I'm laying out parts of the book as I go in a format for a 6x9 book.  I'm thinking I'll put it out as hardback, trade paperback and pdf when its done.

Sunday, June 6, 2010

My Favorite Halfling Pic

I was playing my first game of 4e yesterday with friends (it's a pretty good tactical game) and we were discussing 4e halflings.  Apparently, they are not the rotund halflings of yore, but instead miniature, proportional, heroic little people.  Kinda like my favorite pic below (from page X6 of the Cook Expert Rules).

Yesterday, I thought the pic was drawn by Willingham, but it's obvious it's Jeff Dee.  Sorry Ryan and Dave.  My bad.

One-Roll Combat Table - Part 2

Please know that this table is untested.  It's just a wild idea that I had -- and that I had to get out of my head.  :)

Here's version 2.0

It occurred to me that as characters and monsters become more powerful, they might have additional "plusses" that may take them off the top of the table (results over 20).  

I figure that should give them the possibility to generate additional damage.

My thought is for every full five points above 20, the attack should generate two more points of damage.  That is reflected in the new chart above.

Of course a "natural 1" or any modified result lower than one is a miss and generates no damage.


Wednesday, June 2, 2010

One-Roll Combat Table

I post this table simply because I was inspired and I had to create it to get it out of my mind.

Anybody else ever have that happen?

Anyway, over at B/X Blackrazor, JB has a cool post about an alternate combat system where you cross reference your character's level with the target's AC and then just roll damage.  No to-hit rolls required.

I like his idea a lot and I plan to use it next time I run a game.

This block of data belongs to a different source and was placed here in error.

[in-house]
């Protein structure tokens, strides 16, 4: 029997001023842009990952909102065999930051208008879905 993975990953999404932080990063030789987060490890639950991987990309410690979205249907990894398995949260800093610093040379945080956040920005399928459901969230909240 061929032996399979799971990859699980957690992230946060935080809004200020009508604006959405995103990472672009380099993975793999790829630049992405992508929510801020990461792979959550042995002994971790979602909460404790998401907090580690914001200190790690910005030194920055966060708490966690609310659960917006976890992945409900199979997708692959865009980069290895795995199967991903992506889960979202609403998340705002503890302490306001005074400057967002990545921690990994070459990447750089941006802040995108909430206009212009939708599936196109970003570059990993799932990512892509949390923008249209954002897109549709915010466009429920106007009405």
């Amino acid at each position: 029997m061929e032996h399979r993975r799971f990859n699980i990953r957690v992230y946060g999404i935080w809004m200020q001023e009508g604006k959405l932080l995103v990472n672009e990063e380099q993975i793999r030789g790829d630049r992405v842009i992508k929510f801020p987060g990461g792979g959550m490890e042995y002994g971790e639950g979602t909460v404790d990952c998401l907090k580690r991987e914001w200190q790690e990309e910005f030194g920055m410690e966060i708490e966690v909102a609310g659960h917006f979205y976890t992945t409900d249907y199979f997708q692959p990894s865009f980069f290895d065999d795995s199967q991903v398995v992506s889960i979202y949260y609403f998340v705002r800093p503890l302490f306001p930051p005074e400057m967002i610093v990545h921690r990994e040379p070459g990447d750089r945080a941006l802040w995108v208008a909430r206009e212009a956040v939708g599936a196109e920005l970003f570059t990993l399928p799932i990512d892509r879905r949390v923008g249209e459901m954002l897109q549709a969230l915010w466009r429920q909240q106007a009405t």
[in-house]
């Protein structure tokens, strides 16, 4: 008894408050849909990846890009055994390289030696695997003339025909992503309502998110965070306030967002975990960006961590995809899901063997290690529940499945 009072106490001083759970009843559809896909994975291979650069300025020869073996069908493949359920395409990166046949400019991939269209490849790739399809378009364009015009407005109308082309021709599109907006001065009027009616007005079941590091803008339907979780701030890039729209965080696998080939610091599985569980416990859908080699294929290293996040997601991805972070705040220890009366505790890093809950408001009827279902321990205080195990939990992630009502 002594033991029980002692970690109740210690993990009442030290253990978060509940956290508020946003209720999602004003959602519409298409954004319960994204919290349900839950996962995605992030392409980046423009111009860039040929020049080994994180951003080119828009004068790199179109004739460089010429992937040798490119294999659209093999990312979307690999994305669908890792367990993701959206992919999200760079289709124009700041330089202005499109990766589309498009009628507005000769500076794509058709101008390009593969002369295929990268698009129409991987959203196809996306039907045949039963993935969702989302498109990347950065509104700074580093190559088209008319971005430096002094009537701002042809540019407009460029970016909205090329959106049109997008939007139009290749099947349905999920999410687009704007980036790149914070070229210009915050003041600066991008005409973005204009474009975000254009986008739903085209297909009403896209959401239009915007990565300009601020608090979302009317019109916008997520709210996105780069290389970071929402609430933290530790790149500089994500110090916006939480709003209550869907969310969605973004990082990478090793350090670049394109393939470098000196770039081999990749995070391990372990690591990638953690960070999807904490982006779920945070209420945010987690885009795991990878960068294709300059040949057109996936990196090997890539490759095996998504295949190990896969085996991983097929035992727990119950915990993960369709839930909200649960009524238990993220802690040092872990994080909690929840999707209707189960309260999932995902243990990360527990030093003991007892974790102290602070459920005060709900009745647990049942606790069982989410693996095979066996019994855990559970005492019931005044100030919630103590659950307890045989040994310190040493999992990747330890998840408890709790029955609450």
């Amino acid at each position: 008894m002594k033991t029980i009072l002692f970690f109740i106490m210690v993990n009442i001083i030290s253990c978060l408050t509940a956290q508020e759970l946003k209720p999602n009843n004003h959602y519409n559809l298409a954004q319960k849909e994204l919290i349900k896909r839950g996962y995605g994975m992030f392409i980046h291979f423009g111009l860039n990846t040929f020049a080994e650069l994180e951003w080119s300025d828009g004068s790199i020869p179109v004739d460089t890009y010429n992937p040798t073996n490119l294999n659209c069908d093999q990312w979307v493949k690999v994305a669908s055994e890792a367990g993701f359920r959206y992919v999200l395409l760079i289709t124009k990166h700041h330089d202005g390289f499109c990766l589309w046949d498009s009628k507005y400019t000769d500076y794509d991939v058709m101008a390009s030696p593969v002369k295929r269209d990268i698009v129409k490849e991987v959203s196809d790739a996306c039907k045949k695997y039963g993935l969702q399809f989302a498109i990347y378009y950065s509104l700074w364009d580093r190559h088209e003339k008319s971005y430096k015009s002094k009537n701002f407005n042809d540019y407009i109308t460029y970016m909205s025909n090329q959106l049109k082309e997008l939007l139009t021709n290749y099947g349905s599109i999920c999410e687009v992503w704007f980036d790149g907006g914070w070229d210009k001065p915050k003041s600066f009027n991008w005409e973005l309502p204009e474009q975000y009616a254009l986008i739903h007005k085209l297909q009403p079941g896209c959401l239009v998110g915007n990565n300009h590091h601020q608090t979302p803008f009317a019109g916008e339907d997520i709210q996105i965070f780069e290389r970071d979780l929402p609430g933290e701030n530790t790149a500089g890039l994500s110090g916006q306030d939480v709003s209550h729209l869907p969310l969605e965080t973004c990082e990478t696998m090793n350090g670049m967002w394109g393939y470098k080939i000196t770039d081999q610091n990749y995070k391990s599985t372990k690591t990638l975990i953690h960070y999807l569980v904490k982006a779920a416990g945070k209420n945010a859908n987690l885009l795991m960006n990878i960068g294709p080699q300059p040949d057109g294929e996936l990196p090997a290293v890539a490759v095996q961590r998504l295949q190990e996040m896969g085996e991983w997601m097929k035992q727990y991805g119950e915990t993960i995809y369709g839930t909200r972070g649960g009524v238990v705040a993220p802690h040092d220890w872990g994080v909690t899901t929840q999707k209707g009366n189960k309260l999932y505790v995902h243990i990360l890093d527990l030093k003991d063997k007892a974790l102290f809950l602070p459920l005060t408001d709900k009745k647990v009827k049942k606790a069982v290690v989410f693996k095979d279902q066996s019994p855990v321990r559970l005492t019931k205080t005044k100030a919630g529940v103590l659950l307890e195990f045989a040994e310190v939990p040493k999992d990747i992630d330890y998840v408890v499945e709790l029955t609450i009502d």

It occurred to me that many gamers likey their d20's.  So why not try to make up a table where you ONLY roll a d20 and you generate a hit and damage from that roll?  

Below you see the rough beginnings of that idea.  You would roll a d20, add any applicable "+" from weapon or high strength and subtract your target's armor bonus.  Thus, you would get an amount of damage between 0 and 6.

I figure that there's a chance that a normal human won't cause any damage when attacking an armored target (or even if their target is unarmored -- they are not good in combat).  Same for monsters less than 1 HD.

I also figure that there comes a time when a character of sufficient level will be able to generate a minimum damage higher than 1.  JB has a different rationale and it makes a lot of sense too.

So, here's the chart for your consideration.  

(Edits 6/3/10)

Additional thoughts -- I would probably have a "natural 1" be a fumble.  The 1 on the chart would be a modified score due to AC or other penalties.  A "natural 20" would probably do 6 points of damage regardless.  Magic weapons might even do more.

I haven't figured out what to do with 2-handed weapons (perhaps a flat damage bonus?)

Weapons in two hands seem like they'd shift the roll according to the penalty but maybe generate a damage bonus as well (smaller than 2h, I'd say)

Just thinking...